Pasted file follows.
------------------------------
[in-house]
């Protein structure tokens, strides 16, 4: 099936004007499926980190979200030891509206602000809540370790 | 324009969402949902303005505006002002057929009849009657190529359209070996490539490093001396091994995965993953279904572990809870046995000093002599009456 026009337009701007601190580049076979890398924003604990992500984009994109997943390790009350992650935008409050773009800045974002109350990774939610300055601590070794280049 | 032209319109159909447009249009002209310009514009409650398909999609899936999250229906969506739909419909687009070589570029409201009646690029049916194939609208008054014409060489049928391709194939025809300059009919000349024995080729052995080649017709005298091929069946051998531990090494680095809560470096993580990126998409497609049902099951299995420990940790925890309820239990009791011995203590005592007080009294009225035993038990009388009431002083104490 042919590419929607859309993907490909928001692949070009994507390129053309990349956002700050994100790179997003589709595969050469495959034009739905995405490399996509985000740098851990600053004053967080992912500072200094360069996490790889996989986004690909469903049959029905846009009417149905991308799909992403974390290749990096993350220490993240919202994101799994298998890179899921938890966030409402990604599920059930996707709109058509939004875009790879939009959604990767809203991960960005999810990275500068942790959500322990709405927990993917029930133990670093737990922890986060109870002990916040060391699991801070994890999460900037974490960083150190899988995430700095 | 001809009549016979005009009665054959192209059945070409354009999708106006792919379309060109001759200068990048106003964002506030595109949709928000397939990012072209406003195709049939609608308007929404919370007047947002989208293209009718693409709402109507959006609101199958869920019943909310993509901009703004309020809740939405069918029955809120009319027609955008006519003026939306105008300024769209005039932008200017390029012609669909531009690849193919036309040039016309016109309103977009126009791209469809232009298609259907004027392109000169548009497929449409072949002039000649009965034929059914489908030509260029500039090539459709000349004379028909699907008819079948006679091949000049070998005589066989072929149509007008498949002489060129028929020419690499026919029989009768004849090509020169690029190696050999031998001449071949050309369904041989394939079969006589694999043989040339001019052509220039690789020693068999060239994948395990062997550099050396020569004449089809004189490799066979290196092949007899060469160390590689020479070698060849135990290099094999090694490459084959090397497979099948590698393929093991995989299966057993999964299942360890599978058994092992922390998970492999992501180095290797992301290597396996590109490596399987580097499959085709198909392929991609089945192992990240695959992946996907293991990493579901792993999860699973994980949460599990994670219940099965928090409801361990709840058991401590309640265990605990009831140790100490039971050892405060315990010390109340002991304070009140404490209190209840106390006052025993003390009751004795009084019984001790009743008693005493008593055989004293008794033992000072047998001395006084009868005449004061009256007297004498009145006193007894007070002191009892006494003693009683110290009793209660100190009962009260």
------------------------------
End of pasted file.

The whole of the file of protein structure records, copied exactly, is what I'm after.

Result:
[in-house]
């Protein structure tokens, strides 16, 4: 099936004007499926980190979200030891509206602000809540370790 | 324009969402949902303005505006002002057929009849009657190529359209070996490539490093001396091994995965993953279904572990809870046995000093002599009456 026009337009701007601190580049076979890398924003604990992500984009994109997943390790009350992650935008409050773009800045974002109350990774939610300055601590070794280049 | 032209319109159909447009249009002209310009514009409650398909999609899936999250229906969506739909419909687009070589570029409201009646690029049916194939609208008054014409060489049928391709194939025809300059009919000349024995080729052995080649017709005298091929069946051998531990090494680095809560470096993580990126998409497609049902099951299995420990940790925890309820239990009791011995203590005592007080009294009225035993038990009388009431002083104490 042919590419929607859309993907490909928001692949070009994507390129053309990349956002700050994100790179997003589709595969050469495959034009739905995405490399996509985000740098851990600053004053967080992912500072200094360069996490790889996989986004690909469903049959029905846009009417149905991308799909992403974390290749990096993350220490993240919202994101799994298998890179899921938890966030409402990604599920059930996707709109058509939004875009790879939009959604990767809203991960960005999810990275500068942790959500322990709405927990993917029930133990670093737990922890986060109870002990916040060391699991801070994890999460900037974490960083150190899988995430700095 | 001809009549016979005009009665054959192209059945070409354009999708106006792919379309060109001759200068990048106003964002506030595109949709928000397939990012072209406003195709049939609608308007929404919370007047947002989208293209009718693409709402109507959006609101199958869920019943909310993509901009703004309020809740939405069918029955809120009319027609955008006519003026939306105008300024769209005039932008200017390029012609669909531009690849193919036309040039016309016109309103977009126009791209469809232009298609259907004027392109000169548009497929449409072949002039000649009965034929059914489908030509260029500039090539459709000349004379028909699907008819079948006679091949000049070998005589066989072929149509007008498949002489060129028929020419690499026919029989009768004849090509020169690029190696050999031998001449071949050309369904041989394939079969006589694999043989040339001019052509220039690789020693068999060239994948395990062997550099050396020569004449089809004189490799066979290196092949007899060469160390590689020479070698060849135990290099094999090694490459084959090397497979099948590698393929093991995989299966057993999964299942360890599978058994092992922390998970492999992501180095290797992301290597396996590109490596399987580097499959085709198909392929991609089945192992990240695959992946996907293991990493579901792993999860699973994980949460599990994670219940099965928090409801361990709840058991401590309640265990605990009831140790100490039971050892405060315990010390109340002991304070009140404490209190209840106390006052025993003390009751004795009084019984001790009743008693005493008593055989004293008794033992000072047998001395006084009868005449004061009256007297004498009145006193007894007070002191009892006494003693009683110290009793209660100190009962009260």